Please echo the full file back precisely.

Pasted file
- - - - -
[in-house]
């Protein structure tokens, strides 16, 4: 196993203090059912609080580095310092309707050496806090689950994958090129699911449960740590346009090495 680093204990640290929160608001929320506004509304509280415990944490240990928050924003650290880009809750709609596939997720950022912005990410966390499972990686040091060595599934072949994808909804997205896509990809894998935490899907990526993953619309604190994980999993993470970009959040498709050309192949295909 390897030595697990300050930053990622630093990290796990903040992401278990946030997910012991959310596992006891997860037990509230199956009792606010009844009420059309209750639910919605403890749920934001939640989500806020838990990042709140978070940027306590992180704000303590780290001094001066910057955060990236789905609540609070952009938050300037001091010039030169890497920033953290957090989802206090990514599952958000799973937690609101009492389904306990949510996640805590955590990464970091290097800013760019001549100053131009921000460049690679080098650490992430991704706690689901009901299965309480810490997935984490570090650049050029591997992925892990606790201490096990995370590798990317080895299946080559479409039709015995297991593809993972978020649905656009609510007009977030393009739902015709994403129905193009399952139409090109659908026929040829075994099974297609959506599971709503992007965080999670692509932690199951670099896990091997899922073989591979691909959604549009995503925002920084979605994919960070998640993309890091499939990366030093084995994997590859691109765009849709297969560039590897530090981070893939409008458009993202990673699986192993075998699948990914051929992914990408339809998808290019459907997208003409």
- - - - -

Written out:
[in-house]
């Protein structure tokens, strides 16, 4: 196993203090059912609080580095310092309707050496806090689950994958090129699911449960740590346009090495 680093204990640290929160608001929320506004509304509280415990944490240990928050924003650290880009809750709609596939997720950022912005990410966390499972990686040091060595599934072949994808909804997205896509990809894998935490899907990526993953619309604190994980999993993470970009959040498709050309192949295909 390897030595697990300050930053990622630093990290796990903040992401278990946030997910012991959310596992006891997860037990509230199956009792606010009844009420059309209750639910919605403890749920934001939640989500806020838990990042709140978070940027306590992180704000303590780290001094001066910057955060990236789905609540609070952009938050300037001091010039030169890497920033953290957090989802206090990514599952958000799973937690609101009492389904306990949510996640805590955590990464970091290097800013760019001549100053131009921000460049690679080098650490992430991704706690689901009901299965309480810490997935984490570090650049050029591997992925892990606790201490096990995370590798990317080895299946080559479409039709015995297991593809993972978020649905656009609510007009977030393009739902015709994403129905193009399952139409090109659908026929040829075994099974297609959506599971709503992007965080999670692509932690199951670099896990091997899922073989591979691909959604549009995503925002920084979605994919960070998640993309890091499939990366030093084995994997590859691109765009849709297969560039590897530090981070893939409008458009993202990673699986192993075998699948990914051929992914990408339809998808290019459907997208003409």